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you conn do it The Connolly conundrum - Ireland youngster must deliver for club and country soon


Aaron Connolly during a Republic of Ireland training session at the FAI National Training Centre in Abbotstown in Dublin. Photo: Stephen McCarthy/Sportsfile

Aaron Connolly during a Republic of Ireland training session at the FAI National Training Centre in Abbotstown in Dublin. Photo: Stephen McCarthy/Sportsfile

Aaron Connolly during a Republic of Ireland training session at the FAI National Training Centre in Abbotstown in Dublin. Photo: Stephen McCarthy/Sportsfile

When Stephen Kenny reveals his team for tomorrow’s encounter in Baku, there will be people both inside and outside the camp very interested to see if Aaron Connolly has made the cut.

The manager’s faith in the 21-year-old has become a talking point around his tenure, and it is fair to say that it is not shared by everyone around the group.

Beyond the obvious results problem, portions of criticism aimed at Kenny have overlooked matters that are being discussed in football circles where debate has long since moved beyond Videogate and other non-issues fuelled by mischievous speculation.

In the here and now, the manager’s loyalty to Connolly has the potential to be problematic if he keeps picking the Brighton player and he doesn’t deliver.

Earlier this week, Kenny confirmed that the decision to withdraw the Galwegian at half-time in the Dublin meeting with Azerbaijan was tactical rather than injury-related.

It did subsequently emerge that Connolly had suffered a grade one muscle injury on his glute, which is why he was absent from the subsequent game against Serbia.

Maybe that helps to explain his hesitant showing, with a low-energy display just three days after he was unable to continue against Portugal backing up the viewpoint that Connolly lacks the sharpness to execute what is being asked of him.

Assistant Keith Andrews said last week that they were hoping to press Azerbaijan more aggressively in that worrying opening 45 minutes – and Connolly certainly wasn’t setting the tone as a member of a front three.

With Troy Parrott uncomfortable out of possession on the other side, the Azeris weren’t being put under pressure in their own half and Irish lethargy stemmed from there.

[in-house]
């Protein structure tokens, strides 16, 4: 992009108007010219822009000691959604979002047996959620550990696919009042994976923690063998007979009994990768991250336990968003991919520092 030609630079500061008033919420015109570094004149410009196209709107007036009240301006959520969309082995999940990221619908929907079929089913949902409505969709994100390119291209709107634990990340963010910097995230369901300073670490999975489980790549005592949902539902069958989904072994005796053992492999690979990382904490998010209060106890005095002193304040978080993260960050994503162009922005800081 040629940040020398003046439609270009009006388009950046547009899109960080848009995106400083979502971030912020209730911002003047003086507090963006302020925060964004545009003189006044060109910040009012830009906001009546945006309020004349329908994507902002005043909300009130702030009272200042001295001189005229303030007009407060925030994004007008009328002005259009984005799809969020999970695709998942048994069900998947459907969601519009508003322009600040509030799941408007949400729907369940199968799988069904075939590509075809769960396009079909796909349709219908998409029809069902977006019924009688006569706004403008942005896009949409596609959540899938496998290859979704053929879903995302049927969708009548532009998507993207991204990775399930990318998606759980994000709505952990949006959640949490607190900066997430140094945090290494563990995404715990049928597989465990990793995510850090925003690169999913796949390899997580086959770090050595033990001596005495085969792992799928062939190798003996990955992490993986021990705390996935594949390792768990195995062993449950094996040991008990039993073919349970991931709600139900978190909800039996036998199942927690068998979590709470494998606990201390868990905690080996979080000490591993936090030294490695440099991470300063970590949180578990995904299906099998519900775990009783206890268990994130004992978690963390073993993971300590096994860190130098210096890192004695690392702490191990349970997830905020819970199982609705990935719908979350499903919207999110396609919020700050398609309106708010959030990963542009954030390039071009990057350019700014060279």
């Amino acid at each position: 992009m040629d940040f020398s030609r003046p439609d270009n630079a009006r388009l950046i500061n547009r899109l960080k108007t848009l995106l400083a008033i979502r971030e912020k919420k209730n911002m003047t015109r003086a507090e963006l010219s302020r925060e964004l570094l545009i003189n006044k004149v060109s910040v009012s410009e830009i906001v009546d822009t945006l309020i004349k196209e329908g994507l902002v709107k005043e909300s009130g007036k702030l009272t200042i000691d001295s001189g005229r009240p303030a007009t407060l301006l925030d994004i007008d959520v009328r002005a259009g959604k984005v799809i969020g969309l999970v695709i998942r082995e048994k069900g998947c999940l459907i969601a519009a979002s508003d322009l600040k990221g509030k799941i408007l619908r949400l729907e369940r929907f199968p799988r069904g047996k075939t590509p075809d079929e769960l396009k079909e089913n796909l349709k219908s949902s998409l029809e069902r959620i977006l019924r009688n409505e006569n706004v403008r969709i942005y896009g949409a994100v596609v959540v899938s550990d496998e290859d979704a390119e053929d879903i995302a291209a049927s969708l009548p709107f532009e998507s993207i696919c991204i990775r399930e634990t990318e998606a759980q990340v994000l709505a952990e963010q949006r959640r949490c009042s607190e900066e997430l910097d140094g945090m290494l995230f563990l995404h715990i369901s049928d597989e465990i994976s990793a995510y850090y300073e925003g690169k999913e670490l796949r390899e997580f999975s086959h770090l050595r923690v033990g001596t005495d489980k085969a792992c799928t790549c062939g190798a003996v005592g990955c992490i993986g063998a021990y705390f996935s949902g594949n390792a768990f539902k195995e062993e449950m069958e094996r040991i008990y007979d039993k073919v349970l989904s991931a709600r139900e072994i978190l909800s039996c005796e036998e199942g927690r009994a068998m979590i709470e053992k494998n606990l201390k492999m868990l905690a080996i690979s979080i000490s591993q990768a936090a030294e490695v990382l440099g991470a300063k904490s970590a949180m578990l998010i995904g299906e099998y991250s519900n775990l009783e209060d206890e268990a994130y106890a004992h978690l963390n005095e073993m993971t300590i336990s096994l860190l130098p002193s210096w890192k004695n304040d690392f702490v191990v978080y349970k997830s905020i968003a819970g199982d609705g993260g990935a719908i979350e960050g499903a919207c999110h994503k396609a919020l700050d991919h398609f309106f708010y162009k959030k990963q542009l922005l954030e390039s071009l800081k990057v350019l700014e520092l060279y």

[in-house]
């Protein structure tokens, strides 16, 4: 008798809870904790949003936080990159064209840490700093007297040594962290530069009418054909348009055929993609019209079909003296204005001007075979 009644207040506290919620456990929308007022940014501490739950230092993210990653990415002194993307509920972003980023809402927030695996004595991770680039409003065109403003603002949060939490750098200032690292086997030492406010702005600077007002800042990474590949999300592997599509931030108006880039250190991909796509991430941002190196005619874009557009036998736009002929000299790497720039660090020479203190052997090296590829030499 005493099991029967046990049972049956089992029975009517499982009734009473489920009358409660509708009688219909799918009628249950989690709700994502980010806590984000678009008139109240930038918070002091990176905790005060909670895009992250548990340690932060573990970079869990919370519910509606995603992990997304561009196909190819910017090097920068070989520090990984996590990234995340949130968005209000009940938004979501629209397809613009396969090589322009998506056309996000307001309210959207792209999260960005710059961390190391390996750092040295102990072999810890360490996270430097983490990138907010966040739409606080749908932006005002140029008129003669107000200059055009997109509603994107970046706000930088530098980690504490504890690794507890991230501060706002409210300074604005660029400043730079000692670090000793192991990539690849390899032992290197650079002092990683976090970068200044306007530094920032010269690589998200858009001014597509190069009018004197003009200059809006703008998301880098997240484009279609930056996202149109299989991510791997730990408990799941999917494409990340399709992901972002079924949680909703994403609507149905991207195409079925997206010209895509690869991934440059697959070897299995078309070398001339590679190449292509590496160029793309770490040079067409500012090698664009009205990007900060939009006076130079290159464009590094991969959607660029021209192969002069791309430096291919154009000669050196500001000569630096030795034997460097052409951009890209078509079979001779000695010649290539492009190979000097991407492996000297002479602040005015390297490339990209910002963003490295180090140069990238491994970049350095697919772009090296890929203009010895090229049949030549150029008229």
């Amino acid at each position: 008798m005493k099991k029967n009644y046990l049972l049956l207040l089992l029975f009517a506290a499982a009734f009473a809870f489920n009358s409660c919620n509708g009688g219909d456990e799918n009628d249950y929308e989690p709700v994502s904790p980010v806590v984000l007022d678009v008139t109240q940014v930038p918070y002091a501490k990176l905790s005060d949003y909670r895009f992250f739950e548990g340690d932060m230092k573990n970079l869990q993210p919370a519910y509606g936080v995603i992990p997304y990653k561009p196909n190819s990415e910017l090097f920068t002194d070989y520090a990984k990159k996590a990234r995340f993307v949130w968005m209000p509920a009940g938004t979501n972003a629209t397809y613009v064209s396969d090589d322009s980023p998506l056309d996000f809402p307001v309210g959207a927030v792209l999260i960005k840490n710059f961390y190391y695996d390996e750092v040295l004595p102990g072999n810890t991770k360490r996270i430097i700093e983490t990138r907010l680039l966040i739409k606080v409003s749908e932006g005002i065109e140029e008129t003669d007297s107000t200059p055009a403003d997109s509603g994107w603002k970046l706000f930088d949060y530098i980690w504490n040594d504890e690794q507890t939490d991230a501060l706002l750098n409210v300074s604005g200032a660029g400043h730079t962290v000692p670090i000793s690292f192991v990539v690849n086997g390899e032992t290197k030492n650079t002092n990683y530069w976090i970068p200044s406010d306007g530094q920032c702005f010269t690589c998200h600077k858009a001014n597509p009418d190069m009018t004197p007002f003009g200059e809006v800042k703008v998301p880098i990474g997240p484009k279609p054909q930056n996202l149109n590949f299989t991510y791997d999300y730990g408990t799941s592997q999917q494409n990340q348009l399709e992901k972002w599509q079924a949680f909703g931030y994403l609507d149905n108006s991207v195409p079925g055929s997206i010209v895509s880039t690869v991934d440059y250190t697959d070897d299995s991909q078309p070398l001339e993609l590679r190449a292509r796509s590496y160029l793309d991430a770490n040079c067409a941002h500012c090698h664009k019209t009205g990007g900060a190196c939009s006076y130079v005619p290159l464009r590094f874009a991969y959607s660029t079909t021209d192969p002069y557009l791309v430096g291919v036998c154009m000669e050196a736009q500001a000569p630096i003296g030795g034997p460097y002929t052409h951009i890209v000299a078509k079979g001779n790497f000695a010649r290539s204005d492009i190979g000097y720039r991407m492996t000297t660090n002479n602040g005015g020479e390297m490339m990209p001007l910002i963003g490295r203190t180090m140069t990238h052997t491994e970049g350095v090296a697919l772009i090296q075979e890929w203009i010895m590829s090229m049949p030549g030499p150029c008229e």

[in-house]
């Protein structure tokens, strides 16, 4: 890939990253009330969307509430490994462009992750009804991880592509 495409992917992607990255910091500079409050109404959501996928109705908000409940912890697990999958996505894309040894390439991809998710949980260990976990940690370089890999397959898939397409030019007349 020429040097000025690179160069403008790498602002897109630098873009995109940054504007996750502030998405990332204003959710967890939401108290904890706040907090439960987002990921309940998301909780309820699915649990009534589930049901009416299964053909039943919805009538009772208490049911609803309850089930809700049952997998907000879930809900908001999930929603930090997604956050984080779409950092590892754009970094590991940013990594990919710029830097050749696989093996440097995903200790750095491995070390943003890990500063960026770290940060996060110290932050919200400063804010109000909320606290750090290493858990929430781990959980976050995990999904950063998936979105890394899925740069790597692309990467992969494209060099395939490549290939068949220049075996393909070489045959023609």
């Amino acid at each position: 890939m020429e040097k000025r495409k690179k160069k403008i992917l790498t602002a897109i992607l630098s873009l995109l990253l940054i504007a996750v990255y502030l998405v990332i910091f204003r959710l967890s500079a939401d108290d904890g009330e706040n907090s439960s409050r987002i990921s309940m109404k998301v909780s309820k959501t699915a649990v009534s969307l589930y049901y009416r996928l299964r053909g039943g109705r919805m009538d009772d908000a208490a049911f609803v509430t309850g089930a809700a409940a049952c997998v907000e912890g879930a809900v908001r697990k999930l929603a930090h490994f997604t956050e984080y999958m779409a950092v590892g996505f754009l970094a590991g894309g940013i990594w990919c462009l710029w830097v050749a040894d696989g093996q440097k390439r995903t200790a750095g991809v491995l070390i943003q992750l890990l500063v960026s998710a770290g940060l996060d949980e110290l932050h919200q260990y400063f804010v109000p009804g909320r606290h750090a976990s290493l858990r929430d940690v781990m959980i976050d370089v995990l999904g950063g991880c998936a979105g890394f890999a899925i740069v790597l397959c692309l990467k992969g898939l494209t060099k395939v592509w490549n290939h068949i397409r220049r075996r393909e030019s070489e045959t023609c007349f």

That’s why Kenny’s decision to hook Connolly at the interval was interpreted in some quarters as an attempted wake-up call. Or, from another perspective, it was sending out a message to the rest of the group.

Sources have indicated that the jury is out on Connolly within sections of the dressing room. There was a degree of surprise when, after missing the summer camp, he returned for September to be picked for the opening two qualifiers when doubts surrounded his fitness.

Clearly, Kenny is a believer in what he can bring to the fold.

And there’s a feeling he is taking on a man-management project that others might have approached less sympathetically.

It’s worth remembering that Connolly had been left out of U-19 squads before Kenny’s appointment as U-21 manager eventually led to an international recall.

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Connolly’s electric performances in that sphere justified the decision, even though other figures within the underage set-up had reservations about the player’s attitude.

However, his rapid ascension in 2019 temporarily silenced doubters, with that stunning Premier League brace for Brighton against Spurs catapulting him into Mick McCarthy’s squad for a senior competitive bow away in Georgia.

He has proved incapable of truly building on that, while still managing to survive as a squad member of a Premier League club, a standing that has placed him above the majority of his contemporaries. A life-changing contract means he should be financially secure.

Yet while Graham Potter appears to appreciate his ability, he has shied away from entrusting Connolly with serious responsibility. Short of options with his skillset, Kenny has done so with limited success.

The belief he should be integral to a gameplan is understandable, in the sense that Connolly’s fondness for travelling with the ball and taking on defenders sets him apart from peers who rely on service.

He also has an ability to slip into dangerous positions and annoy defenders, and the versatility to operate in either an attacking pair or front three.